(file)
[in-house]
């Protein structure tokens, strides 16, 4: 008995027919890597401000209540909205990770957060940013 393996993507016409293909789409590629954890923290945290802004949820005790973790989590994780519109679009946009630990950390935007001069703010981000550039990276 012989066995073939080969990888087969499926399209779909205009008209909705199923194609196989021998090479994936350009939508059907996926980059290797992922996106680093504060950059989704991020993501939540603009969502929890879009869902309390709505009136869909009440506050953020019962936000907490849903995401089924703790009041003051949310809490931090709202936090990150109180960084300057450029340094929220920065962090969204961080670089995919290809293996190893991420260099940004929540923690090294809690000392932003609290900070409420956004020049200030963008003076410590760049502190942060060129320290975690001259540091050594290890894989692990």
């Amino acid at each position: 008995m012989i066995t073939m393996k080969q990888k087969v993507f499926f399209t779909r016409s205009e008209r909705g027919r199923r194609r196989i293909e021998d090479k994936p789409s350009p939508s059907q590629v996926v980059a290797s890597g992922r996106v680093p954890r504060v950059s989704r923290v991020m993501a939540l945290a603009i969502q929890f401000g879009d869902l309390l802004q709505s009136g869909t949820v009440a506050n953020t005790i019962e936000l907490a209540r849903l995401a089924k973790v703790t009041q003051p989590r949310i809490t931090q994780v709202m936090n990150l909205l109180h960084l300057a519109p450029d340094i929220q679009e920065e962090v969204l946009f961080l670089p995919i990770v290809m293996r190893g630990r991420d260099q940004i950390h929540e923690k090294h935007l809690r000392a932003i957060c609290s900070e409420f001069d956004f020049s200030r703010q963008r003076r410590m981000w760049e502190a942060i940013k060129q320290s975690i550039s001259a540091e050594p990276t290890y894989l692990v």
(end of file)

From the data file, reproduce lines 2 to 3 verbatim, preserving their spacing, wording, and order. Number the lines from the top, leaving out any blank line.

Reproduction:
């Protein structure tokens, strides 16, 4: 008995027919890597401000209540909205990770957060940013 393996993507016409293909789409590629954890923290945290802004949820005790973790989590994780519109679009946009630990950390935007001069703010981000550039990276 012989066995073939080969990888087969499926399209779909205009008209909705199923194609196989021998090479994936350009939508059907996926980059290797992922996106680093504060950059989704991020993501939540603009969502929890879009869902309390709505009136869909009440506050953020019962936000907490849903995401089924703790009041003051949310809490931090709202936090990150109180960084300057450029340094929220920065962090969204961080670089995919290809293996190893991420260099940004929540923690090294809690000392932003609290900070409420956004020049200030963008003076410590760049502190942060060129320290975690001259540091050594290890894989692990």
């Amino acid at each position: 008995m012989i066995t073939m393996k080969q990888k087969v993507f499926f399209t779909r016409s205009e008209r909705g027919r199923r194609r196989i293909e021998d090479k994936p789409s350009p939508s059907q590629v996926v980059a290797s890597g992922r996106v680093p954890r504060v950059s989704r923290v991020m993501a939540l945290a603009i969502q929890f401000g879009d869902l309390l802004q709505s009136g869909t949820v009440a506050n953020t005790i019962e936000l907490a209540r849903l995401a089924k973790v703790t009041q003051p989590r949310i809490t931090q994780v709202m936090n990150l909205l109180h960084l300057a519109p450029d340094i929220q679009e920065e962090v969204l946009f961080l670089p995919i990770v290809m293996r190893g630990r991420d260099q940004i950390h929540e923690k090294h935007l809690r000392a932003i957060c609290s900070e409420f001069d956004f020049s200030r703010q963008r003076r410590m981000w760049e502190a942060i940013k060129q320290s975690i550039s001259a540091e050594p990276t290890y894989l692990v």